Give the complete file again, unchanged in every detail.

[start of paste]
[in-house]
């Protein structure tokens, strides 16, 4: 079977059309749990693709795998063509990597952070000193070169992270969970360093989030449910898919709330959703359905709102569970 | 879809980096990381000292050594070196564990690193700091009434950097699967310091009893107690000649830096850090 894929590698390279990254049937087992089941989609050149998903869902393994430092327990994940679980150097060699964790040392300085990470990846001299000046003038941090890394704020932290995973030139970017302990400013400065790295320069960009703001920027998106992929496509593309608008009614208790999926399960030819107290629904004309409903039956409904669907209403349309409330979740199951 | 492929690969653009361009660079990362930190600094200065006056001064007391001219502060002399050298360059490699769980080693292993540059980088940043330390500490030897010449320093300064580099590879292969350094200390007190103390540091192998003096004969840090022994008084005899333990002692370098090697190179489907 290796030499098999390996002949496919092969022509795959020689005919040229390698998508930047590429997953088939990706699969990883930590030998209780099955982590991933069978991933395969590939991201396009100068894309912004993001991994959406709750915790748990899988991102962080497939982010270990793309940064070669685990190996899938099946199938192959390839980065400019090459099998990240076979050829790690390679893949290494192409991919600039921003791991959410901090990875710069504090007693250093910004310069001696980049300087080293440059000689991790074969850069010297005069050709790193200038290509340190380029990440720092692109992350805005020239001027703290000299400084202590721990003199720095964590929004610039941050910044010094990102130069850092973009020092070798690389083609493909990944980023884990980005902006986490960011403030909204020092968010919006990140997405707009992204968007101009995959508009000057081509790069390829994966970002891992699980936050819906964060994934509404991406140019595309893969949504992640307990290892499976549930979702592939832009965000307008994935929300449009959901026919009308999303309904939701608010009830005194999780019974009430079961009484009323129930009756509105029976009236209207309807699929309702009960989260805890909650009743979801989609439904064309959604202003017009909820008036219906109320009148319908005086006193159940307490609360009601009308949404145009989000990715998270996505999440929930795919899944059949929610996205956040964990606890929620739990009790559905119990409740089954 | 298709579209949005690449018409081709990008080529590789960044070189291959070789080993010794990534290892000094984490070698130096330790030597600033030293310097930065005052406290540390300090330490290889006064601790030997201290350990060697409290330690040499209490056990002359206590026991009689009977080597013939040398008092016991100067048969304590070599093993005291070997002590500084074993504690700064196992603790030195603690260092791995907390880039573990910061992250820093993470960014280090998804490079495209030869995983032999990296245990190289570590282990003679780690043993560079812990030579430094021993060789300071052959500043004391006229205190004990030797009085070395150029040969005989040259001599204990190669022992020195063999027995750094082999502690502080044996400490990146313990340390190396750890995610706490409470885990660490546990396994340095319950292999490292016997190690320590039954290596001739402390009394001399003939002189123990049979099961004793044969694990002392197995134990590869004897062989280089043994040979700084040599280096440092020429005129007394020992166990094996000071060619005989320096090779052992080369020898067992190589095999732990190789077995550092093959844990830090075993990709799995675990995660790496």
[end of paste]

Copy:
[in-house]
């Protein structure tokens, strides 16, 4: 079977059309749990693709795998063509990597952070000193070169992270969970360093989030449910898919709330959703359905709102569970 | 879809980096990381000292050594070196564990690193700091009434950097699967310091009893107690000649830096850090 894929590698390279990254049937087992089941989609050149998903869902393994430092327990994940679980150097060699964790040392300085990470990846001299000046003038941090890394704020932290995973030139970017302990400013400065790295320069960009703001920027998106992929496509593309608008009614208790999926399960030819107290629904004309409903039956409904669907209403349309409330979740199951 | 492929690969653009361009660079990362930190600094200065006056001064007391001219502060002399050298360059490699769980080693292993540059980088940043330390500490030897010449320093300064580099590879292969350094200390007190103390540091192998003096004969840090022994008084005899333990002692370098090697190179489907 290796030499098999390996002949496919092969022509795959020689005919040229390698998508930047590429997953088939990706699969990883930590030998209780099955982590991933069978991933395969590939991201396009100068894309912004993001991994959406709750915790748990899988991102962080497939982010270990793309940064070669685990190996899938099946199938192959390839980065400019090459099998990240076979050829790690390679893949290494192409991919600039921003791991959410901090990875710069504090007693250093910004310069001696980049300087080293440059000689991790074969850069010297005069050709790193200038290509340190380029990440720092692109992350805005020239001027703290000299400084202590721990003199720095964590929004610039941050910044010094990102130069850092973009020092070798690389083609493909990944980023884990980005902006986490960011403030909204020092968010919006990140997405707009992204968007101009995959508009000057081509790069390829994966970002891992699980936050819906964060994934509404991406140019595309893969949504992640307990290892499976549930979702592939832009965000307008994935929300449009959901026919009308999303309904939701608010009830005194999780019974009430079961009484009323129930009756509105029976009236209207309807699929309702009960989260805890909650009743979801989609439904064309959604202003017009909820008036219906109320009148319908005086006193159940307490609360009601009308949404145009989000990715998270996505999440929930795919899944059949929610996205956040964990606890929620739990009790559905119990409740089954 | 298709579209949005690449018409081709990008080529590789960044070189291959070789080993010794990534290892000094984490070698130096330790030597600033030293310097930065005052406290540390300090330490290889006064601790030997201290350990060697409290330690040499209490056990002359206590026991009689009977080597013939040398008092016991100067048969304590070599093993005291070997002590500084074993504690700064196992603790030195603690260092791995907390880039573990910061992250820093993470960014280090998804490079495209030869995983032999990296245990190289570590282990003679780690043993560079812990030579430094021993060789300071052959500043004391006229205190004990030797009085070395150029040969005989040259001599204990190669022992020195063999027995750094082999502690502080044996400490990146313990340390190396750890995610706490409470885990660490546990396994340095319950292999490292016997190690320590039954290596001739402390009394001399003939002189123990049979099961004793044969694990002392197995134990590869004897062989280089043994040979700084040599280096440092020429005129007394020992166990094996000071060619005989320096090779052992080369020898067992190589095999732990190789077995550092093959844990830090075993990709799995675990995660790496």